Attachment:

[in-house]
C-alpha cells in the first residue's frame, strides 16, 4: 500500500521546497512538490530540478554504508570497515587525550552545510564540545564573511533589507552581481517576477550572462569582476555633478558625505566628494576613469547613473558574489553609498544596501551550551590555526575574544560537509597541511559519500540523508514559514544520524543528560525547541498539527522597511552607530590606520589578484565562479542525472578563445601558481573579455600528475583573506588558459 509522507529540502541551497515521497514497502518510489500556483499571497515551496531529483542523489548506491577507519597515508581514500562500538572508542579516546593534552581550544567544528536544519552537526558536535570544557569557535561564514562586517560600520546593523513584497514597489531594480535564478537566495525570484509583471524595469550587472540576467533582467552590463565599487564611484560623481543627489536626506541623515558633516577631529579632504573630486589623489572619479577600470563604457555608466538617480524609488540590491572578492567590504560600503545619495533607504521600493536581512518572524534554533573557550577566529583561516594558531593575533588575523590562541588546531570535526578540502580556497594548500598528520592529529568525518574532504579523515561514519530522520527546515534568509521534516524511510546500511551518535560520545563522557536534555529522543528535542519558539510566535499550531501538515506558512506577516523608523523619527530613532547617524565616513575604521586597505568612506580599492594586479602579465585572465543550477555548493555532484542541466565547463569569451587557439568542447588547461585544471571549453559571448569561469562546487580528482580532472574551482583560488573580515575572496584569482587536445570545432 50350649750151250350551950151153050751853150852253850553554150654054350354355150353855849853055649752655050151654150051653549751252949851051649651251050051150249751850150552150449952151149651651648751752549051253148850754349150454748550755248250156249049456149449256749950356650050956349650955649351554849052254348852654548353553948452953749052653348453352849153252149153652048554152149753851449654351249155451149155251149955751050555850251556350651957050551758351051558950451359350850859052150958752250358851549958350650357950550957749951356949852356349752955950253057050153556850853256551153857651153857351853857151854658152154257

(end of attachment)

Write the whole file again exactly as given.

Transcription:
[in-house]
C-alpha cells in the first residue's frame, strides 16, 4: 500500500521546497512538490530540478554504508570497515587525550552545510564540545564573511533589507552581481517576477550572462569582476555633478558625505566628494576613469547613473558574489553609498544596501551550551590555526575574544560537509597541511559519500540523508514559514544520524543528560525547541498539527522597511552607530590606520589578484565562479542525472578563445601558481573579455600528475583573506588558459 509522507529540502541551497515521497514497502518510489500556483499571497515551496531529483542523489548506491577507519597515508581514500562500538572508542579516546593534552581550544567544528536544519552537526558536535570544557569557535561564514562586517560600520546593523513584497514597489531594480535564478537566495525570484509583471524595469550587472540576467533582467552590463565599487564611484560623481543627489536626506541623515558633516577631529579632504573630486589623489572619479577600470563604457555608466538617480524609488540590491572578492567590504560600503545619495533607504521600493536581512518572524534554533573557550577566529583561516594558531593575533588575523590562541588546531570535526578540502580556497594548500598528520592529529568525518574532504579523515561514519530522520527546515534568509521534516524511510546500511551518535560520545563522557536534555529522543528535542519558539510566535499550531501538515506558512506577516523608523523619527530613532547617524565616513575604521586597505568612506580599492594586479602579465585572465543550477555548493555532484542541466565547463569569451587557439568542447588547461585544471571549453559571448569561469562546487580528482580532472574551482583560488573580515575572496584569482587536445570545432 50350649750151250350551950151153050751853150852253850553554150654054350354355150353855849853055649752655050151654150051653549751252949851051649651251050051150249751850150552150449952151149651651648751752549051253148850754349150454748550755248250156249049456149449256749950356650050956349650955649351554849052254348852654548353553948452953749052653348453352849153252149153652048554152149753851449654351249155451149155251149955751050555850251556350651957050551758351051558950451359350850859052150958752250358851549958350650357950550957749951356949852356349752955950253057050153556850853256551153857651153857351853857151854658152154257